Belarus7 July 2002
New enquiry urged on 2nd anniversary of journalist Dmitri Zavadski’s disappearance
Reporters Without Borders and the Damocles Network called today for a new investigation into the disappearance of a young Belarus cameraman, Dmitri Zavadski, in Minsk on 7 July 2000. They noted that his body has still not been found and that serious doubts remained about the case despite the conviction this year of several members of the interior ministry’s Almaz special police, which guards the president.
They said they would support all efforts by his family to establish who was responsible for the kidnapping and probable murder of the journalist and repeated their demand for an independent enquiry and the intervention of the Council of Europe.
Zavadski was formerly the personal cameraman of President Alexander Lukashenko until 1996, when he resigned from the government-controlled TV station without the agreement of the authorities and joined the Russian station ORT. He was imprisoned for two months with an ORT colleague in 1997 after they reported on gaps in Belarus security along the country’s border with Lithuania.
In 2000, they revealed that a former member of the Belarus interior ministry special police, Valery Ignatovitch, was working with independence fighters in Chechnya. Ignatovitch and two other members of the special police were convicted on 14 March this year of murdering five people and being responsible for the journalist’s disappearance. The Belarus authorities said Ignatovitch had killed Zavadski because he had reported his presence in Chechnya.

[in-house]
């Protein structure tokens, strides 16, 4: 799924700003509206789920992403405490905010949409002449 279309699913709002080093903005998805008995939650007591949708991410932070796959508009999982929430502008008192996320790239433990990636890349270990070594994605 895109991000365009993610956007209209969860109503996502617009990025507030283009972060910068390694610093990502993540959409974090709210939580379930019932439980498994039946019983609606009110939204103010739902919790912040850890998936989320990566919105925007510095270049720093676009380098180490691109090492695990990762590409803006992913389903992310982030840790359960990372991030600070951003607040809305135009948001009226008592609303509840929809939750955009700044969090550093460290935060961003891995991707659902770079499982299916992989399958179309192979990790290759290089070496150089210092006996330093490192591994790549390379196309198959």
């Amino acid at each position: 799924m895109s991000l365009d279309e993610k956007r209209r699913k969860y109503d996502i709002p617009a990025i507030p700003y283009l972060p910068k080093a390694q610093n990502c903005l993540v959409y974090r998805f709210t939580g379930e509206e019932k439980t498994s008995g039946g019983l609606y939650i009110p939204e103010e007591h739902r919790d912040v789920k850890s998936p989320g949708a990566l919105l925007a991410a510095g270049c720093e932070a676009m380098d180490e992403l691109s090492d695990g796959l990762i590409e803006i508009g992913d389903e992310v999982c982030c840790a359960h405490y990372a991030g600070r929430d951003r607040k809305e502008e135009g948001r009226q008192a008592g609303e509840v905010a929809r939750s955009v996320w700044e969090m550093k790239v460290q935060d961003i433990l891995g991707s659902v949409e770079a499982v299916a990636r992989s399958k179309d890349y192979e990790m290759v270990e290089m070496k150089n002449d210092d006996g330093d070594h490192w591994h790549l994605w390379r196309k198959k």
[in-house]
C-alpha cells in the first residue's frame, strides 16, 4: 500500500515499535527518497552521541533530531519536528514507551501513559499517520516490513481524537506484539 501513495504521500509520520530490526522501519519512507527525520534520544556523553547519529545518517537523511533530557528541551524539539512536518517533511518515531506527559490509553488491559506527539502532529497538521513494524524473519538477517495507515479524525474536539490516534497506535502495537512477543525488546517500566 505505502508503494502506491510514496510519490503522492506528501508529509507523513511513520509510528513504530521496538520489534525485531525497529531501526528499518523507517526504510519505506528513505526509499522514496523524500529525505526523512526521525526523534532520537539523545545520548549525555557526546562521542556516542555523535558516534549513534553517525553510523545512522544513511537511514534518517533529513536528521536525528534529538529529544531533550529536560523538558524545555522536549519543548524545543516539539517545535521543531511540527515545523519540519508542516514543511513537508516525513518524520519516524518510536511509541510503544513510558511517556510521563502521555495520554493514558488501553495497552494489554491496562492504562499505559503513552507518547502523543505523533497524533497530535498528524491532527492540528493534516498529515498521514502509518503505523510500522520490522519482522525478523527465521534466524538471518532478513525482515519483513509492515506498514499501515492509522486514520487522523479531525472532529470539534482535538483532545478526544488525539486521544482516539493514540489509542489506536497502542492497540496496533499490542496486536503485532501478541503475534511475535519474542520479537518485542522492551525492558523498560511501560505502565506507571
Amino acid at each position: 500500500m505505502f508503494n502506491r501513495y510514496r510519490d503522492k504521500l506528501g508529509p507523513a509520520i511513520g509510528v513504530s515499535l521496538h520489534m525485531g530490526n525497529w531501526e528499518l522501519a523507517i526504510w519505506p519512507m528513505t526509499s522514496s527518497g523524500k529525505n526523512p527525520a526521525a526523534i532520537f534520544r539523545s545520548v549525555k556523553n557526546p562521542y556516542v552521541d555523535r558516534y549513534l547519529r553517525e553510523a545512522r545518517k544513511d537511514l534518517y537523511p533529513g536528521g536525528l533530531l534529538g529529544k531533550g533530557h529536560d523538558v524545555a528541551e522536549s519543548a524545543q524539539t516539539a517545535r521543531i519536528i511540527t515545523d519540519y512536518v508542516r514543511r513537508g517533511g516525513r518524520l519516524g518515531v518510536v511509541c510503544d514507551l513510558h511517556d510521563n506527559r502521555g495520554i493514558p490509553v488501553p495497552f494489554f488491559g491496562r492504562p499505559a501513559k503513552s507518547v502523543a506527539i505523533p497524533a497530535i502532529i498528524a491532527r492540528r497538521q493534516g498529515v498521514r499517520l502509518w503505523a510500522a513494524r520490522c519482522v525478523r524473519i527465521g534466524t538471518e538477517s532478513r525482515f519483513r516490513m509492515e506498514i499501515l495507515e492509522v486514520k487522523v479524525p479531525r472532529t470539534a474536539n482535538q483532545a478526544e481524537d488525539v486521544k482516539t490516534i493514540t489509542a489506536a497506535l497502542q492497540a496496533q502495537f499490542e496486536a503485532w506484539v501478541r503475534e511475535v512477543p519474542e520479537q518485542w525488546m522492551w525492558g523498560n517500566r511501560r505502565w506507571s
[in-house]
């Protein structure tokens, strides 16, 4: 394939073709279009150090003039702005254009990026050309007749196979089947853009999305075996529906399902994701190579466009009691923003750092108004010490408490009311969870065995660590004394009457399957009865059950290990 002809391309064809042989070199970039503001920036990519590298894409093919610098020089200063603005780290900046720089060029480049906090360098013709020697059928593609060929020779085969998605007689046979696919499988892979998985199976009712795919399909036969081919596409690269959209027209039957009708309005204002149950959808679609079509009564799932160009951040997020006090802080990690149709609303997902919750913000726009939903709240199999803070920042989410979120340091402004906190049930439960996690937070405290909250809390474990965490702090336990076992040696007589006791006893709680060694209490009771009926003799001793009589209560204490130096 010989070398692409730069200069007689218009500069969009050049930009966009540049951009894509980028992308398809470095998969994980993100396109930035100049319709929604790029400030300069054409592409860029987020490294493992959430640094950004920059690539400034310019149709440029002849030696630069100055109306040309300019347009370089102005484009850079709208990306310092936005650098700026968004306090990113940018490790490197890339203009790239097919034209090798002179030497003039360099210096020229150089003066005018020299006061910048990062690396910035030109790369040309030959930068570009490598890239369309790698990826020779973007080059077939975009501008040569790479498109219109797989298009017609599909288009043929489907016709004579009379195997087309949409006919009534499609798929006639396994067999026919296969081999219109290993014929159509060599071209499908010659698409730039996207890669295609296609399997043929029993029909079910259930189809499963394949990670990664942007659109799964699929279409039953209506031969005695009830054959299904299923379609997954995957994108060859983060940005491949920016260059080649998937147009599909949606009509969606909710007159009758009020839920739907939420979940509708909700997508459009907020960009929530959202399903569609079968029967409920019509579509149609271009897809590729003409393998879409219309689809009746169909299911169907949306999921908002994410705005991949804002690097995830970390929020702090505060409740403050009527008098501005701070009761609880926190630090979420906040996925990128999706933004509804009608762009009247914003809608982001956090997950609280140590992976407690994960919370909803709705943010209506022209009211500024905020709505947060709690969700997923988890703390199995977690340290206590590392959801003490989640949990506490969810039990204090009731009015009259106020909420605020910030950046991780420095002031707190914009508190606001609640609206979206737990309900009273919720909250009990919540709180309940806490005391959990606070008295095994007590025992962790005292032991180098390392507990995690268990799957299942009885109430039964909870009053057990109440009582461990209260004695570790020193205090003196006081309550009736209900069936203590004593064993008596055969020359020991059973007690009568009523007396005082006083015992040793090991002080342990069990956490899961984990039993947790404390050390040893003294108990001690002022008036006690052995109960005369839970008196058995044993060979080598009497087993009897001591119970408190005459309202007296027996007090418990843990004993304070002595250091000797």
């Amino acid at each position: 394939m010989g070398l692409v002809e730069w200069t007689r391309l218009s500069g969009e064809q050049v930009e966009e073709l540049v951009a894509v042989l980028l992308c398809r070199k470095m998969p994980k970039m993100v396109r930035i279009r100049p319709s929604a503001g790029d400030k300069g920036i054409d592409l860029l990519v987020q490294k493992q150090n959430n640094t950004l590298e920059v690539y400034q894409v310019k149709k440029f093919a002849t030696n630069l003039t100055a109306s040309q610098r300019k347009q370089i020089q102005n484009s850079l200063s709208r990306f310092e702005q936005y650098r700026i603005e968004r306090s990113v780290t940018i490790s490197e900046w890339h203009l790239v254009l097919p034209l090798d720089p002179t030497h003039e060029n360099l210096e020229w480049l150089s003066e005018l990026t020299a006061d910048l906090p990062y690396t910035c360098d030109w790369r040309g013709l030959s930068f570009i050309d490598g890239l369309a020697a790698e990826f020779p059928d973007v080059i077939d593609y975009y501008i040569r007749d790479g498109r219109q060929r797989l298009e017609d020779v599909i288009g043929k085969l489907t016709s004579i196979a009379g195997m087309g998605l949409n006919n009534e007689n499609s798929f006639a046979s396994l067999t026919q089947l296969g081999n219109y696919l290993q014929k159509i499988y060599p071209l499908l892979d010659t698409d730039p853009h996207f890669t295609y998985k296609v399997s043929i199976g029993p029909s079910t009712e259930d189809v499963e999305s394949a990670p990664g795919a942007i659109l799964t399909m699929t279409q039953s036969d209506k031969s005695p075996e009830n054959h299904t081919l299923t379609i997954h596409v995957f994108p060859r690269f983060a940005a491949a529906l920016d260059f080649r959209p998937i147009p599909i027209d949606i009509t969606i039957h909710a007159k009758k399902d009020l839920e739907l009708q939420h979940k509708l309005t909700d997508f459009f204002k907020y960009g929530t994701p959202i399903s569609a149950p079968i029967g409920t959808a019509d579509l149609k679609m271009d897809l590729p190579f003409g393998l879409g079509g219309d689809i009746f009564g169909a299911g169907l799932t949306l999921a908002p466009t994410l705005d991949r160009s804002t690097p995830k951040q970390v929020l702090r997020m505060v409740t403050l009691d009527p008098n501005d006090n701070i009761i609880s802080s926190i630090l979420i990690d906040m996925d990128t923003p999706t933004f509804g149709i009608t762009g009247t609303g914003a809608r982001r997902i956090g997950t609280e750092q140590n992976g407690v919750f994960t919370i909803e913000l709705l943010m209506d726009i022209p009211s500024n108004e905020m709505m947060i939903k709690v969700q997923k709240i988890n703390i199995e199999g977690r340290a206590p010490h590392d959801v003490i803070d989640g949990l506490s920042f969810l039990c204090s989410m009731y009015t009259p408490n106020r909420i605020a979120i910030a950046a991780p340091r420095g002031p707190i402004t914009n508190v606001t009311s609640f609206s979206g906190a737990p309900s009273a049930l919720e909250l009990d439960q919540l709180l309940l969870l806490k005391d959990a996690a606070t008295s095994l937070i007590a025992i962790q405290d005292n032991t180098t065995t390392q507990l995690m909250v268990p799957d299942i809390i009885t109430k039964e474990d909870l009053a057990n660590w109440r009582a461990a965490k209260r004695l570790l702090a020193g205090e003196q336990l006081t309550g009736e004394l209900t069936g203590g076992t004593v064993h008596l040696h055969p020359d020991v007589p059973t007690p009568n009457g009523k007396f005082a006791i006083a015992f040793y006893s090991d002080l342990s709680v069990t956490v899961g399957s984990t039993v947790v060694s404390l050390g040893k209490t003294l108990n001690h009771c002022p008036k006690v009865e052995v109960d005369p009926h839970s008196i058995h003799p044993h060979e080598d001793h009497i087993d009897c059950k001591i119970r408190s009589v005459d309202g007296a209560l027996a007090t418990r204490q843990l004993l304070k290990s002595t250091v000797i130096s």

Despite the plausibility of the suspected killer’s motive, many questions remain. A blanket of silence has fallen over the case since September 2000, when Vladimir Naumov, who set up the special police, was named interior minister.
The court in Minsk curiously made no effort to look for the journalist’s body or establish the circumstances of his kidnapping and probable murder. No journalist has been able to meet those involved in the case or attend the court hearings. The Zavadski family were only occasionally summoned to give evidence in court.
In a statement on 11 June last year, two former Belarus prosecution officials who had fled abroad - including Dmitri Petrushkevitch, who was in charge of the Zavadski case - accused the general prosecutor, Viktor Shayman, and the deputy head of the presidential office, Yuri Sivakov, of setting up a "death squad" in 1996, while they were respectively secretary of the national security council and minister of the interior. They said the squad was first told to eliminate underworld figures and then received more "political" missions. These accusations have never been investigated.